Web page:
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essentially function like on/off switches. The system gives doctors a way to control cells even after they’ve been placed in a patient’s body by administering the trigger drug AP1903, an “on switch” of sorts that activates certain functions of the implanted cell at optimal times.
One such offering is the BPX-501 therapy, which uses Bellicum’s self-destruct switch technology. The treatment is being tested as a way to boost the safety and viability of what’s still considered a dangerous procedure, hematopoietic stem cell transplantation (HSCT). In HSCT, cancer patients are infused with donated T-cells to rebuild their weakened immune systems. But the treatment can go badly awry, even becoming fatal, when the donated cells attack the patient in what’s known as graft versus host disease.
Bellicum addresses this by programming a self-destruct switch into the donated T-cells before they are transplanted. If the patient develops graft versus host disease, he or she can be given AP1903, which triggers the preprogrammed cell—gone rogue and attacking the patient—to kill itself. Bellicum is now aiming to complete by the third quarter of 2014 another clinical trial of the therapy on cancer patients having blood stem cell transplants.
The second of Bellicum’s offerings is its BPX-201 prostate cancer vaccine, consisting of dendritic cells programmed to fight prostate cancer. The vaccine is made from the patient’s own white blood cells, which are embedded with an on/off switch. Doctors wait 24 hours for modified cells to collect in the patient’s lymph nodes before administering the AP1903 that switches on the vaccine. Waiting until the vaccine cells are in the right position “significantly increases” the vaccine’s effectiveness and potency, Bellicum says. The company’s treatment keeps the cancer-fighting effect turned on for longer, producing armies of T-cells able to recognize and attack prostate cancer cells.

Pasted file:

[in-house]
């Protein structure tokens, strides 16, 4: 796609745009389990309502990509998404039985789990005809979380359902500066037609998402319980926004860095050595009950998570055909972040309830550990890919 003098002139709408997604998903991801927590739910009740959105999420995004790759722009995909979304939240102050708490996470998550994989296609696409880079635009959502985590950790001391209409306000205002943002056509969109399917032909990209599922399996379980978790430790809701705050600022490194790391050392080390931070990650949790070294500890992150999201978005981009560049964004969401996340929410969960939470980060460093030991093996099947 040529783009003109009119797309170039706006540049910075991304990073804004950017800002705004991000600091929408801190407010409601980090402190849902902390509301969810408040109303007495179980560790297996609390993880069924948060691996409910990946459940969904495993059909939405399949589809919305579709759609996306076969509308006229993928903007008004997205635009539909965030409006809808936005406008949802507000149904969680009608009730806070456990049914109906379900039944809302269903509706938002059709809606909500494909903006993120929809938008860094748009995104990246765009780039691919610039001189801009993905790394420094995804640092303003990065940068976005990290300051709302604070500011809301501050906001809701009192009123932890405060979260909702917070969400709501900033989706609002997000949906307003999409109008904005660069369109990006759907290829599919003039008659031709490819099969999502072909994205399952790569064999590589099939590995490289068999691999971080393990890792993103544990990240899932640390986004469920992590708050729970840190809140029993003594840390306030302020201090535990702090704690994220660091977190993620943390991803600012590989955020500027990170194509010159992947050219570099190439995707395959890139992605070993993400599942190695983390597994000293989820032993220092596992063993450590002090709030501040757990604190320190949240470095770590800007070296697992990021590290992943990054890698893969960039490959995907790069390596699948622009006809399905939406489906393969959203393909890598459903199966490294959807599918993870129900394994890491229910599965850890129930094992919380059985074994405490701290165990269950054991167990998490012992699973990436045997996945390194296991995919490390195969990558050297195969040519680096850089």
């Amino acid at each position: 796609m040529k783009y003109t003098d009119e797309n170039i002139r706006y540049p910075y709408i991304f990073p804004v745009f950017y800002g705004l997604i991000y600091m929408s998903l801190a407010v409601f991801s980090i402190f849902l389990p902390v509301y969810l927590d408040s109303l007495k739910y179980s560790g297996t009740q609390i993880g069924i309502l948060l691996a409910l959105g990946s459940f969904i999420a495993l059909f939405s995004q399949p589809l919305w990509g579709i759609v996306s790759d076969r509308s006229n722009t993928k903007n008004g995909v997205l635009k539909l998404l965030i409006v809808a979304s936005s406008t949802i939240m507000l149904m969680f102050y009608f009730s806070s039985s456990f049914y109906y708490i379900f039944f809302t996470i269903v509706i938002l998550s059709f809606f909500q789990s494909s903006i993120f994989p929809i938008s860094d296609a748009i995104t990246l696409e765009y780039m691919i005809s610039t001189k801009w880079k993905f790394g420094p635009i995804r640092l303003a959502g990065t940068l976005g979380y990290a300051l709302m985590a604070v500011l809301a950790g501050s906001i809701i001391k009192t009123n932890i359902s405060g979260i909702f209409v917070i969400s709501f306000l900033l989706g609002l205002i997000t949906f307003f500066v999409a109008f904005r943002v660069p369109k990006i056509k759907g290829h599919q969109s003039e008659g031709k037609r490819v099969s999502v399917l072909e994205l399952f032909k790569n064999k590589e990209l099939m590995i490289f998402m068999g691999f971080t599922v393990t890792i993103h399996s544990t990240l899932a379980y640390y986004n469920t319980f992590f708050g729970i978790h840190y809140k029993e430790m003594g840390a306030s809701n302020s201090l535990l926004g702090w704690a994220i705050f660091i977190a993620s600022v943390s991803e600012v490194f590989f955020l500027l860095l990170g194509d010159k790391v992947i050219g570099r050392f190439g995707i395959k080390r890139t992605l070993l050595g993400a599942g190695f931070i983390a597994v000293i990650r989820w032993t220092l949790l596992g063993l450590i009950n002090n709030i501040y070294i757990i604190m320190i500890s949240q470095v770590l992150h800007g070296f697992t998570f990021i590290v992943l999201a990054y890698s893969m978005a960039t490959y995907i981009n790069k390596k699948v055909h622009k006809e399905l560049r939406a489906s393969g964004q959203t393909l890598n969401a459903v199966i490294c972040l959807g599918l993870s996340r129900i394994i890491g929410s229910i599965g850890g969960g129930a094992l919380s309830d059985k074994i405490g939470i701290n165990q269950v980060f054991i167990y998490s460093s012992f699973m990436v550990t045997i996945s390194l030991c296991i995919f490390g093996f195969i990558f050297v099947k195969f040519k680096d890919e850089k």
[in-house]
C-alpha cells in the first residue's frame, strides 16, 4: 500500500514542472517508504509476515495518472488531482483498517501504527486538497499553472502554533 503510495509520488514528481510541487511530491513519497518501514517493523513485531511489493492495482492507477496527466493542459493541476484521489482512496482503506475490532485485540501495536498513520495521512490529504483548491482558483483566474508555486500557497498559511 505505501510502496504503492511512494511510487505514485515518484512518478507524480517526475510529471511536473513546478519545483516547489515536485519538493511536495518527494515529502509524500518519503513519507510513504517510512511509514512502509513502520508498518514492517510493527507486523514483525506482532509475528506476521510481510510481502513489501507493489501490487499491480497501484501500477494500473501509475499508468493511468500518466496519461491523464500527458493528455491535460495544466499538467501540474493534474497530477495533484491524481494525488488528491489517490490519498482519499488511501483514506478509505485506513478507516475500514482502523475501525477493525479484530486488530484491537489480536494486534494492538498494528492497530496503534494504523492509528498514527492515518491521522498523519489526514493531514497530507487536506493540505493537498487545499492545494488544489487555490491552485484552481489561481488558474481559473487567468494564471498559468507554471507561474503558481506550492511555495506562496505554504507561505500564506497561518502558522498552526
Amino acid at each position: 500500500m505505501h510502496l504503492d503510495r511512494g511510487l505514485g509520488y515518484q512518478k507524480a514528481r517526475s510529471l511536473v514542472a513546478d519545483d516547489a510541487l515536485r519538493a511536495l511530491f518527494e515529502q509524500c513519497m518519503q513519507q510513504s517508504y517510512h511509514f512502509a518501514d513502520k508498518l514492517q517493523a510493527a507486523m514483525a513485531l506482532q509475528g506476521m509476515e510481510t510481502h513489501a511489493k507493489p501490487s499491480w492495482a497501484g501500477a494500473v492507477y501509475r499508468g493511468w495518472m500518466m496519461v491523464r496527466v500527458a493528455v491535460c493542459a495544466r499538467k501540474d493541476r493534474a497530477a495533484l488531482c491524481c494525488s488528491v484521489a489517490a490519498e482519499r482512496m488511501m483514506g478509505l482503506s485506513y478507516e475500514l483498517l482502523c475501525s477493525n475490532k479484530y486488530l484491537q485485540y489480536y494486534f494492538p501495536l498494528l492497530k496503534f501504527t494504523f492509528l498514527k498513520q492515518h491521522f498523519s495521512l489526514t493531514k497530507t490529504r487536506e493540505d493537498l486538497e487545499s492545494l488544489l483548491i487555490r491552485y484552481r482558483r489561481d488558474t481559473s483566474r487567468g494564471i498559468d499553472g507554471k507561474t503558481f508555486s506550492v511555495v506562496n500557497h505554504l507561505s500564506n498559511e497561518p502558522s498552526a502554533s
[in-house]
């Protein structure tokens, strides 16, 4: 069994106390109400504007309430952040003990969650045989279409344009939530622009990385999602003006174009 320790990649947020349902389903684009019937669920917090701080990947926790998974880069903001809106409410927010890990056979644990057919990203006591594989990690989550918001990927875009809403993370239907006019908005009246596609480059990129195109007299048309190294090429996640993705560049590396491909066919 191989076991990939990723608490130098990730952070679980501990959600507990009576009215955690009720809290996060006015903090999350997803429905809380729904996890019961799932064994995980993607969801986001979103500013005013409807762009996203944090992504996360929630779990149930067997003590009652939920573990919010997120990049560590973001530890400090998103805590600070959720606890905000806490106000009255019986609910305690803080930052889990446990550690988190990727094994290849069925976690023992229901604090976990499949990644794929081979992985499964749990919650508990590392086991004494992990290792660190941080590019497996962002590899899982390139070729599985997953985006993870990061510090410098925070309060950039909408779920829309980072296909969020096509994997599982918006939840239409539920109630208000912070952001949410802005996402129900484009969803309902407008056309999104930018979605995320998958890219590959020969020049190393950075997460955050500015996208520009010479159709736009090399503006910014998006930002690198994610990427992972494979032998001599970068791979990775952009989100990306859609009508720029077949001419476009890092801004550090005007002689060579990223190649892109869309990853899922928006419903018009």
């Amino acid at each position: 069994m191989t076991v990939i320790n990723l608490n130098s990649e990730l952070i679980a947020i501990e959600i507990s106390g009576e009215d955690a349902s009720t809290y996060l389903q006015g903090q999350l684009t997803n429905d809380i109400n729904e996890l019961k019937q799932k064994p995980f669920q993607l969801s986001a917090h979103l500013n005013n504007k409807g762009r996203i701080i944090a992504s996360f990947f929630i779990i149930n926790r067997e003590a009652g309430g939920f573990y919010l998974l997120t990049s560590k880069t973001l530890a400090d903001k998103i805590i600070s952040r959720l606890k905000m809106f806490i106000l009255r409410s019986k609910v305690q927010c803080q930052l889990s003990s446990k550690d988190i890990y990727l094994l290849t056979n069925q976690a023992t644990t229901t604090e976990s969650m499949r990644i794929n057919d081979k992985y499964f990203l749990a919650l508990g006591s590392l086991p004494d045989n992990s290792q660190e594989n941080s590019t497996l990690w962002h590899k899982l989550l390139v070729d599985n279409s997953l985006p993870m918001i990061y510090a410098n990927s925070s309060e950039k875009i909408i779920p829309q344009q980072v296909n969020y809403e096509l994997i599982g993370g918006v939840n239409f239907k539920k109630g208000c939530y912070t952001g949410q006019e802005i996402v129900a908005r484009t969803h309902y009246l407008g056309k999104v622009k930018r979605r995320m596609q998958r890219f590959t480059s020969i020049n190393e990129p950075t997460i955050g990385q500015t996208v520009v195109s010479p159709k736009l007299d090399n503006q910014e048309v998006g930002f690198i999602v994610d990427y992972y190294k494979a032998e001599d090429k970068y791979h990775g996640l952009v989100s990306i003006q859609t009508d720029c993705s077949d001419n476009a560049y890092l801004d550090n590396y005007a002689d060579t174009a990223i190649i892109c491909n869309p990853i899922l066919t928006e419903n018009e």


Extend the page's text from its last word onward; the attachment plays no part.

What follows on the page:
Options for prostate cancer treatments have grown since Bellicum first began developing the treatment, which may mean that Bellicum’s treatments become a later—not first—option for patients. While the state of flux in prostate cancer therapies may mean it’s hard to know what competition BPX-201 is up against after it emerges from clinical trials, Farrell says that “in all likelihood,” patients will at some point want to weigh the treatment.
Bellicum has also developed a more powerful, easier-to-manufacture second generation version of the technology. Armed with a fresh round of cash, the company is now focused on follow-on rounds of clinical trials for the commercial versions of its products.
“We’re a small company and we have a fairly ambitious clinical program. The immediate challenge is to execute successfully,” Farrell says.